That's sadly normal corporate "technical" support these days, has been for a long time.

Cover Thine Ass.
Oh?..and what "corporation" do I work for...or..are you just trolling?

Clay Owen aa3jy
 

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My apologies, Clay. I read an earlier post as "Mr. Owen" bring the man at Mack Boring. I'll go back and edit my post to correct that.

I don't troll. Even for fish.
 

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This is similar to another recent thread. In researching oils, the only modern classifications that seem to be ok for Yanmar or heavy use diesels are API ratings of CL-4, CJ-4, and CH-4. Their descriptions specify them as the replacements for all the "obsolete" oils. I stopped looking for the manual-specified CD rating years ago.

Oil companies like Shell and Exxon, etc. spend millions of dollars in additive research done by the best chemical/petroleum engineers in the world. IMO, it is unwise to add a concoction that tries to second-guess them.
 

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Hear hear! 'Concoction' being the operative word. Also, unspecified additives in a new or overhauled engine could void the warranty.
Should the engine suffer damage - whether or not caused by the additive - the ensuing claim could get messy, because we all know that when money is concerned big business and insurers will duck for cover if there is any possible 'out' that can be used to exonerate them or their product.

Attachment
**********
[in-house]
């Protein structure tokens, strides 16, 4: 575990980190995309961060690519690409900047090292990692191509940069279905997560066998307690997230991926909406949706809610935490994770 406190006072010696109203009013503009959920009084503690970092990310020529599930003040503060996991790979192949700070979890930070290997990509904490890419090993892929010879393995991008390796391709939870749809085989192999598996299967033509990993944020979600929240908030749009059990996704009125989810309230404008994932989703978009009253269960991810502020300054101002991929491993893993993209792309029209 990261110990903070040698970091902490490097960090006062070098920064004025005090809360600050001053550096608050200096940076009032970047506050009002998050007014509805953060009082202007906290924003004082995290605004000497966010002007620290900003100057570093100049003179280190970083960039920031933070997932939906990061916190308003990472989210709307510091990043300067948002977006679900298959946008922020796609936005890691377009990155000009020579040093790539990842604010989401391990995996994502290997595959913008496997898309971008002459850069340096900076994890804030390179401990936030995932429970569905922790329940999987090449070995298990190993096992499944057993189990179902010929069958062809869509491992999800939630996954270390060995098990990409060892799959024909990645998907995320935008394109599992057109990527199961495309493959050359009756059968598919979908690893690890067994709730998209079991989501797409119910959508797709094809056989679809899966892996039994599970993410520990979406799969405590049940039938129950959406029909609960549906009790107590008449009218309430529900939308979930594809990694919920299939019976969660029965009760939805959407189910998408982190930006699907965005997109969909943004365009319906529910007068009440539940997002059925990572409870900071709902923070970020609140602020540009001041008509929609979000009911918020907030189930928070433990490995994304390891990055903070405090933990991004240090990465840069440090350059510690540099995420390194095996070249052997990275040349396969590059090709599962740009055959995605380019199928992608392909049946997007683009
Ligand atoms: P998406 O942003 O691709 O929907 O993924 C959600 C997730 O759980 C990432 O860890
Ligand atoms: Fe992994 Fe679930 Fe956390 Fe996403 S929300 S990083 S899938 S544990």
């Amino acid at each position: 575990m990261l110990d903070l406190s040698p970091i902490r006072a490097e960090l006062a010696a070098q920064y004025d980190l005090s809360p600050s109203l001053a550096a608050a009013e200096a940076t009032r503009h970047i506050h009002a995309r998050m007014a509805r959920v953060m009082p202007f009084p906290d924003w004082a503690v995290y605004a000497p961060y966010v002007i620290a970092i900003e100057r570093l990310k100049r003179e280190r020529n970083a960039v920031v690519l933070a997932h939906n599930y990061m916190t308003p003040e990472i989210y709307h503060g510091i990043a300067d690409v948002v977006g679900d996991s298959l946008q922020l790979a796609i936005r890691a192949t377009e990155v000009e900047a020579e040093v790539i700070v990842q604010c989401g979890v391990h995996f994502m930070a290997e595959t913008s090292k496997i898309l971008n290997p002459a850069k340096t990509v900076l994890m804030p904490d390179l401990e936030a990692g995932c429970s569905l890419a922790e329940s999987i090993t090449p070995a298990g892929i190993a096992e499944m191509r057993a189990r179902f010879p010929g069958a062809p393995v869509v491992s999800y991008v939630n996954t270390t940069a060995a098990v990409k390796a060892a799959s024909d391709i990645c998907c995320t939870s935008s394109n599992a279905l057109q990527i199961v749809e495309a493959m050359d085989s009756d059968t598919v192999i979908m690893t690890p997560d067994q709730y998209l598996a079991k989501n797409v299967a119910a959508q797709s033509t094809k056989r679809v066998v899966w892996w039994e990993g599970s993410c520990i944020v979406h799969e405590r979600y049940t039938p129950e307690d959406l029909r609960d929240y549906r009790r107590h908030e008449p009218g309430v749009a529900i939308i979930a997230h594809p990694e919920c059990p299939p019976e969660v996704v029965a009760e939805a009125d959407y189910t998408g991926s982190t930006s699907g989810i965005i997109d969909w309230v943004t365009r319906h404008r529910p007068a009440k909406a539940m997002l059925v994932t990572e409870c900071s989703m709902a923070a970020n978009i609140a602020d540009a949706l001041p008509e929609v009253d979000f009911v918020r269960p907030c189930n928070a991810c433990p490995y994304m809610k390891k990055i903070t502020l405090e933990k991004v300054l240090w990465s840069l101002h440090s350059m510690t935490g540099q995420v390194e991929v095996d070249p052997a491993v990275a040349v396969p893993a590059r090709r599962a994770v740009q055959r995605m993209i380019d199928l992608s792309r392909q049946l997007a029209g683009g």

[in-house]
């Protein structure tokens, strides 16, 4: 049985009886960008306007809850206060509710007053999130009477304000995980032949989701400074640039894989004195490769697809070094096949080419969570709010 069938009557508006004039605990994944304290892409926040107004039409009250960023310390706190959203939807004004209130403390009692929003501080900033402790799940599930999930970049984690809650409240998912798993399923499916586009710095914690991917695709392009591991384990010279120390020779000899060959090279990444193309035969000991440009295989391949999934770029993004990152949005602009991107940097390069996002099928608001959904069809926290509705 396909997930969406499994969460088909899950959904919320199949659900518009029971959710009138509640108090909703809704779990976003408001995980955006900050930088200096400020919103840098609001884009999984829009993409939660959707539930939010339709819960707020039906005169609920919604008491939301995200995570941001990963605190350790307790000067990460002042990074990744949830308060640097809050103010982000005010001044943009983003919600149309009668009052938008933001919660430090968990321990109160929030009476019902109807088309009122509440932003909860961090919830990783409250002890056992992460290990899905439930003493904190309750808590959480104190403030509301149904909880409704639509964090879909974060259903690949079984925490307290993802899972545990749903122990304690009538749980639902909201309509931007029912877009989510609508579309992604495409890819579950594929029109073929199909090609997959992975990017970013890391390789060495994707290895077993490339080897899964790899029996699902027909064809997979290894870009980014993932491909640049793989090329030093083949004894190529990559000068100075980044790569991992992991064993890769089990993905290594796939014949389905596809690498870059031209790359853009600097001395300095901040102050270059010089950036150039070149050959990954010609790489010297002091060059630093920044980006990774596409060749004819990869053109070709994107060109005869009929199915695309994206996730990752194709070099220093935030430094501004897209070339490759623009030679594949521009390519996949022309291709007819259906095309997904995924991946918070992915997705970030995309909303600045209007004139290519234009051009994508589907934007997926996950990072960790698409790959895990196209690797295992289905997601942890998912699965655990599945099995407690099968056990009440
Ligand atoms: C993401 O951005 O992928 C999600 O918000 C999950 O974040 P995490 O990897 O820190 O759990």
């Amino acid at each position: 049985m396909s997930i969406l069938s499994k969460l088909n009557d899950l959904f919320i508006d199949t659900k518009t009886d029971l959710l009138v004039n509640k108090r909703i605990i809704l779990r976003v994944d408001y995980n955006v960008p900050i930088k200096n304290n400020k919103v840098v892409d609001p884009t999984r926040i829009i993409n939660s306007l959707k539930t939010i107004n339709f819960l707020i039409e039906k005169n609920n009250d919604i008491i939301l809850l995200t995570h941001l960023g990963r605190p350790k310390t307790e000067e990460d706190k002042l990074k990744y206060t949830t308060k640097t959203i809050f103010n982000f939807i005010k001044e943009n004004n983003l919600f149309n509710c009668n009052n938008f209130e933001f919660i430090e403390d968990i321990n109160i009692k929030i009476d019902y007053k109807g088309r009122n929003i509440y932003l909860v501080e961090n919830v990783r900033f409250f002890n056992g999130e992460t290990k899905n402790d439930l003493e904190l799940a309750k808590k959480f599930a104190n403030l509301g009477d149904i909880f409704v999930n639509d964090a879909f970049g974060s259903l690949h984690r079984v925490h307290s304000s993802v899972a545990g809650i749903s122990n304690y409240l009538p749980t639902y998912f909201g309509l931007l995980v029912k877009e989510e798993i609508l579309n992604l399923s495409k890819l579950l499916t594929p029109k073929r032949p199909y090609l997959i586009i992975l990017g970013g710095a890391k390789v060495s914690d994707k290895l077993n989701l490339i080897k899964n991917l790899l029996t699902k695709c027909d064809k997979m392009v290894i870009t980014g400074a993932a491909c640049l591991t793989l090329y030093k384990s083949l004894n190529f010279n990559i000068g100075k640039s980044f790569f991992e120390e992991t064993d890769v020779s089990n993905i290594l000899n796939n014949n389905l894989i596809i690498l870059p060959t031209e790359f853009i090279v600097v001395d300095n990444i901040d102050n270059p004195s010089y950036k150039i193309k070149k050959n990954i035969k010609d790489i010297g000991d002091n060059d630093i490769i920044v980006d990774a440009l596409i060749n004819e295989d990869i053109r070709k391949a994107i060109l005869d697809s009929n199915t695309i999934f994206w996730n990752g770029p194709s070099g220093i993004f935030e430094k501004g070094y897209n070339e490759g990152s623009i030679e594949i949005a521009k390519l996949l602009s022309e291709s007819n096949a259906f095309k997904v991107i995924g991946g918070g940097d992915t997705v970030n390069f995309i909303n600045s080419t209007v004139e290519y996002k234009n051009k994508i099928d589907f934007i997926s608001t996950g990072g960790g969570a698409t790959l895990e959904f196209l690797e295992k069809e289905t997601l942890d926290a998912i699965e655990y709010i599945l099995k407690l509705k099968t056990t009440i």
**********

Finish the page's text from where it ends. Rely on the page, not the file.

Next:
If the manufacturer wants stuff added, the manual will say so. For example, my Moto Guzzi motorcycle manual suggests a Moly additive in the final drive gear oil. However, it is a fairly old manual for an old-fashioned bike, so if a newer grade gear oil already had a Moly content, I would not be adding any more.

However, if you have an old, worn engine that is burning oil or obviously on its last legs, I suppose it is reasonable to try anything to prolong the inevitable overhaul or replacement.
 

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"Also, unspecified additives in a new or overhauled engine could void the warranty."
Not in the US, not since the 1960's.
The US auto manufacturers used to say your warranty on a new car was void unless you used their oil, changed at their dealerships. Someone took them to court and the courts said that was a nice try but also was illegal restraint of trade. Now, if someone wants to claim "You broke it" they have to show specifically what you did that broke it. They can't just say "You used an unauthorized additive" but they have to show specifically, what product did what type of damage.
And any reputable maker of additives will also give you an express warranty that their product will not void the manufacturer's warranty, or they'll pick up the costs themselves.

Which doesn't mean their products aren't of much use for anything except "makes me feel good" and there's always some value in that too.
 

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Fair enough comment - consumer protection is alive and well, in the USA at least.